Pet Parenting: Meet Surprise! Rescue Kitten, Elektra Meowchios

Two weeks ago, as I was walking home from Saturday at HASCON, I heard the sound of a cat crying. Immediately, my heart skipped. I looked around and saw a tiny, black and brown face peaking out from behind a concrete staircase leading into a building down the street from my apartment. I clicked my tongue and a small, tortoiseshell kitten came running into the bushes beside the stairs. She kept crying, clearly trying to get my attention. I set down my bag and my camera (I’d been covering the Hasbro toy convention for Rogues Portal) and then called my partner and asked them to bring a scoop of cat food down the street.

From Reed’s Instagram story, the night we found Elektra.

Then I sat down, and the kitten jumped up to say hello. Her fur was greasy, matted in some spots, and visibly dirty. She purred when I touched her but also kept crying, as if she was trying to talk to me. I kept petting her while I waited for Reed to arrive and when they did, we put down the food in front of her and she scarfed down half the dish. I checked for fleas and ear mites — she didn’t seem to have the former, but might have had the latter — and we made the decision, together, to take her back to the apartment.

Our plan was to keep her quarantined in our bathroom for the weekend (away from our other cats, since we didn’t know if she had any communicable diseases like FLV) and then call a local rescue operation to come get her. As you can probably tell from the name of this blog post (or my social feeds, if you follow me on Twitter or Instagram), that didn’t happen. We fell in love.

Elektra Meowchios cried out for my attention, then stole my heart and Reed’s. We’d named her before we even brought her back to the apartment. We should have known, at that point, that we were doomed. Reed has been telling me for months — years, even — that we couldn’t have a third cat.

But we certainly couldn’t leave Elektra Meowchios outside. What were we supposed to do?

Luckily, our new roommate understood when I knocked on her door and said, “I brought home a kitten, is that okay?” She’s the real MVP.

At home, we gave Elektra a bath (which she hated) and cleaned her ears (which she also hated). We gave her a purple monster bed Tommen and Jojen haven’t touched since my mom bought it for them (well, me) on clearance at PetSmart last year (it was cute!). We gave her food and water. We snuggled her. And within an hour, we had gone from “we’ll call a rescue!” to “so, we’re keeping her, right?”

 

That weekend, anytime we left the bathroom, Elektra would scream until one of us came back. We took turns sleeping on the bathroom floor all weekend, then called several vet offices on Monday until we found one with an open appointment for that afternoon. That was a much bigger challenge than expected — even the clinic said they were booking appointments weeks out. (And really, can it call itself a clinic if it doesn’t take walk-ins? Hello?)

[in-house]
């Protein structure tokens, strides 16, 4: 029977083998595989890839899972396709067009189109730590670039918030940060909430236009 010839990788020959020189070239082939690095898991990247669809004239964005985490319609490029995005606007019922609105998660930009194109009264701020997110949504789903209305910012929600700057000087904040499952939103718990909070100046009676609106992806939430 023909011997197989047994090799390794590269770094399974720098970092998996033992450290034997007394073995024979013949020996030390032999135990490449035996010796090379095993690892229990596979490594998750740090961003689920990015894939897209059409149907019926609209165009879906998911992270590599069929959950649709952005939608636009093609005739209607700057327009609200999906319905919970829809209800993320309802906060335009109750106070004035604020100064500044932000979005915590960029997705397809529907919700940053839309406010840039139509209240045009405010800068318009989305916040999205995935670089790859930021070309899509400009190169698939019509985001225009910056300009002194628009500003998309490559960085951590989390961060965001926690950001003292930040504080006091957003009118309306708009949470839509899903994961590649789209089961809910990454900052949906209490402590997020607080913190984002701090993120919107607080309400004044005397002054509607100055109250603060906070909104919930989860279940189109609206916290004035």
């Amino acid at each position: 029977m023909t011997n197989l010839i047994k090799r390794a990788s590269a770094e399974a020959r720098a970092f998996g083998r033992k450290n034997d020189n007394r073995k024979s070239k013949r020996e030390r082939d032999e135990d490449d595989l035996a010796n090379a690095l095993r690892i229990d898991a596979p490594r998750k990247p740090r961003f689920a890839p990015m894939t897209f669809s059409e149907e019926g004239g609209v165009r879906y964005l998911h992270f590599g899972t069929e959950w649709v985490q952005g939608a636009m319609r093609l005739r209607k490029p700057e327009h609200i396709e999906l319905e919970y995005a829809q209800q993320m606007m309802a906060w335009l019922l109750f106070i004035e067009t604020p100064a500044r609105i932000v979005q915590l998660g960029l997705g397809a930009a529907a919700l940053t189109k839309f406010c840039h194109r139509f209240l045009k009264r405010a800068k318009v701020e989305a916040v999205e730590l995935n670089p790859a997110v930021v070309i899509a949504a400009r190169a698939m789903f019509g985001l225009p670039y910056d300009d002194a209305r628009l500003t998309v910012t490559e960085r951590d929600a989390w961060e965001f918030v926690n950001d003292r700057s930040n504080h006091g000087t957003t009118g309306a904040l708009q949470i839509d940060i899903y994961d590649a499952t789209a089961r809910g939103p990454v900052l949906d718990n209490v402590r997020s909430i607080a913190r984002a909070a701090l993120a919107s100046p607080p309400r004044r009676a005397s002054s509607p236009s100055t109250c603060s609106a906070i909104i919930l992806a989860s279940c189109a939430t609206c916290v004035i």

No chip. No fleas. No ear mites. No FLV. No worms. Somehow, Miss Elektra Meowchios had lived outside for who knows how long and managed to stay completely healthy. What a little warrior. (Just like her namesake.) She’s about five months old and the perfect size for her presumed age… even though her tail is really, really long.

She’s been with us for two weeks and there are a few things we’ve learned:

  • As cuddly as this little baby was when we first brought her home, she’s far more interested in running all over the apartment and playing now. She still cuddles sometimes (and she loves to be pet if you’re in the bathroom/on the toilet), but mostly she doesn’t have time for that.
  • She’s a little bit feral. She keeps her claws excessively sharp — we’ve trimmed them just once since she moved in — and she has no qualms about gnawing on you both to a) work on her teething and b) tell you who’s boss.
  • We thought that Jojen was gassy, but no. Not compared to Elektra, she isn’t.
  • If one of the three food bowls does not match, everyone will fight over who gets the smaller bowl — even though the same amount of food has been put into each dish.
  • Having more than one litter box is Very Important.
  • Kittens are gangly and awkward and totally not in control of their limbs. We knew this already, but we had forgotten.
  • As much as we thought Tommen and Jojen still acted like kittens, they’ve matured and calmed significantly since they were Elektra’s age. Wow.
  • Sometimes, the best way to let your two older cats get to know their new baby sister is just to let them sniff each other’s butts and hiss a little. As long as no one gets hurt, it’s all good.
BFF butt touch. These two are thick as thieves. Photo by Reed.

Elektra Meowchios is the first kitten we’ve successfully rescued, though we’ve fed and tried to trap other feral cats in the past. If you want information on how to help feral kittens — whether through TNR (Trap, Neuter, Return) or socialization and adoption — check out Hannah Shaw’s Kitten Lady non-profit. I follow her on social media and her tips have been genuinely life-changing.

To keep up with Elektra, Tommen and Jojen, follow them on Instagram! I’m trying to get better about updating their account regularly. For all the thousands of photos of them on my phone, I should post a lot more than I do. Help hold me accountable by following!

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